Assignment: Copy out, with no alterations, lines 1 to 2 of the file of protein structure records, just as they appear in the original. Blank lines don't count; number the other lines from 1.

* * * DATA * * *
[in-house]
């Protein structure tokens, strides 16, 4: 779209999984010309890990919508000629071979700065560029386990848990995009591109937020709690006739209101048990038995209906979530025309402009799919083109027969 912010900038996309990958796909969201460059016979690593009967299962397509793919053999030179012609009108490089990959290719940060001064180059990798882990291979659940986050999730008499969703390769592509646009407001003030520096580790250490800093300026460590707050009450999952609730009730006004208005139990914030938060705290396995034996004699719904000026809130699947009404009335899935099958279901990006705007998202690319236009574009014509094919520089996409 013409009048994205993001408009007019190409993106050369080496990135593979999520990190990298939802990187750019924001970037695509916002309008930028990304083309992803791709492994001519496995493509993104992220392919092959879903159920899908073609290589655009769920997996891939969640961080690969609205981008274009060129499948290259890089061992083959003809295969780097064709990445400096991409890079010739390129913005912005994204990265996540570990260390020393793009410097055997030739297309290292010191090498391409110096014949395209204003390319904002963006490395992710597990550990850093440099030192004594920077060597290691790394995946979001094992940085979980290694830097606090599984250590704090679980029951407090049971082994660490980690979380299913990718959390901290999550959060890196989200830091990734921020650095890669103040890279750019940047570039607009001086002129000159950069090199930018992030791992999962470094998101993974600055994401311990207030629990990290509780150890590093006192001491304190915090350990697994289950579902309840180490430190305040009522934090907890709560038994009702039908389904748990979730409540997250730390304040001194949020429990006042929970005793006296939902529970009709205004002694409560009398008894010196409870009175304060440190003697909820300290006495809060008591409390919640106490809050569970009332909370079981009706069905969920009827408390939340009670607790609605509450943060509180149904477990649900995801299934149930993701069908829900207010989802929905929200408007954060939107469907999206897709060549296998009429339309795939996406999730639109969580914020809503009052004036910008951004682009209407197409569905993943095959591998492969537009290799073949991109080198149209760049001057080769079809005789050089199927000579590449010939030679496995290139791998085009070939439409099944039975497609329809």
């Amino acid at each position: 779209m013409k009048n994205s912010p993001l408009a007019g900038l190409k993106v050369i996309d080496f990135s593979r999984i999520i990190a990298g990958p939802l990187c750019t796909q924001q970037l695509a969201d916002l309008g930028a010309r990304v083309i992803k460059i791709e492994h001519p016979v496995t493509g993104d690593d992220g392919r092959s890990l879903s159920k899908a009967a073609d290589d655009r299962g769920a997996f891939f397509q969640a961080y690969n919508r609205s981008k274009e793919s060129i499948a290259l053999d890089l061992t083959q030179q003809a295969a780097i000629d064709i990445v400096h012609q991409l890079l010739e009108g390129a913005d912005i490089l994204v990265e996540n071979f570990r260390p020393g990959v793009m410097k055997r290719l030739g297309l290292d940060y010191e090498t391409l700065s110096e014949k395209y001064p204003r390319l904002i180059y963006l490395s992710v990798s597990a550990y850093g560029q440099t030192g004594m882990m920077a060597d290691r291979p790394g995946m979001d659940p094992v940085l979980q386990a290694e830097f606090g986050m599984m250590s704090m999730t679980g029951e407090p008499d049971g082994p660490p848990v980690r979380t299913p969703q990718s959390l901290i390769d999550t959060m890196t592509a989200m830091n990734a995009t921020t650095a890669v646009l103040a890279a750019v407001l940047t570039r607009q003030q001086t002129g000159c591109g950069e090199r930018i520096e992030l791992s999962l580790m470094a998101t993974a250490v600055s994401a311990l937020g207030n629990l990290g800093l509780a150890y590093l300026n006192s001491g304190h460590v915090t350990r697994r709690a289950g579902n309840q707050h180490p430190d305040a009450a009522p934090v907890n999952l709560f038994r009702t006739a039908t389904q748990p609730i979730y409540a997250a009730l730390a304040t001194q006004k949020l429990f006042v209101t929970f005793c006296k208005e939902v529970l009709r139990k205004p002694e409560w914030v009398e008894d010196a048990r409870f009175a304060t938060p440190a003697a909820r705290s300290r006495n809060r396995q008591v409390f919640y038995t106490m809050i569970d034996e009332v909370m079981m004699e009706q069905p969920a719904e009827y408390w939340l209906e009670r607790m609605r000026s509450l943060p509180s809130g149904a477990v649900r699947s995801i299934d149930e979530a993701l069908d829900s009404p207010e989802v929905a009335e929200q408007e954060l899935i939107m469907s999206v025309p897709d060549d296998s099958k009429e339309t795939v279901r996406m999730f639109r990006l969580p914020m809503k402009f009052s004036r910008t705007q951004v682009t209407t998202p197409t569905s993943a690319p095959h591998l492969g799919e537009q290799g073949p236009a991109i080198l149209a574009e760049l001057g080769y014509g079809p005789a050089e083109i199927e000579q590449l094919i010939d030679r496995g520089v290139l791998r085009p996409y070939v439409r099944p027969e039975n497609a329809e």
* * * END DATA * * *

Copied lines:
[in-house]
């Protein structure tokens, strides 16, 4: 779209999984010309890990919508000629071979700065560029386990848990995009591109937020709690006739209101048990038995209906979530025309402009799919083109027969 912010900038996309990958796909969201460059016979690593009967299962397509793919053999030179012609009108490089990959290719940060001064180059990798882990291979659940986050999730008499969703390769592509646009407001003030520096580790250490800093300026460590707050009450999952609730009730006004208005139990914030938060705290396995034996004699719904000026809130699947009404009335899935099958279901990006705007998202690319236009574009014509094919520089996409 013409009048994205993001408009007019190409993106050369080496990135593979999520990190990298939802990187750019924001970037695509916002309008930028990304083309992803791709492994001519496995493509993104992220392919092959879903159920899908073609290589655009769920997996891939969640961080690969609205981008274009060129499948290259890089061992083959003809295969780097064709990445400096991409890079010739390129913005912005994204990265996540570990260390020393793009410097055997030739297309290292010191090498391409110096014949395209204003390319904002963006490395992710597990550990850093440099030192004594920077060597290691790394995946979001094992940085979980290694830097606090599984250590704090679980029951407090049971082994660490980690979380299913990718959390901290999550959060890196989200830091990734921020650095890669103040890279750019940047570039607009001086002129000159950069090199930018992030791992999962470094998101993974600055994401311990207030629990990290509780150890590093006192001491304190915090350990697994289950579902309840180490430190305040009522934090907890709560038994009702039908389904748990979730409540997250730390304040001194949020429990006042929970005793006296939902529970009709205004002694409560009398008894010196409870009175304060440190003697909820300290006495809060008591409390919640106490809050569970009332909370079981009706069905969920009827408390939340009670607790609605509450943060509180149904477990649900995801299934149930993701069908829900207010989802929905929200408007954060939107469907999206897709060549296998009429339309795939996406999730639109969580914020809503009052004036910008951004682009209407197409569905993943095959591998492969537009290799073949991109080198149209760049001057080769079809005789050089199927000579590449010939030679496995290139791998085009070939439409099944039975497609329809």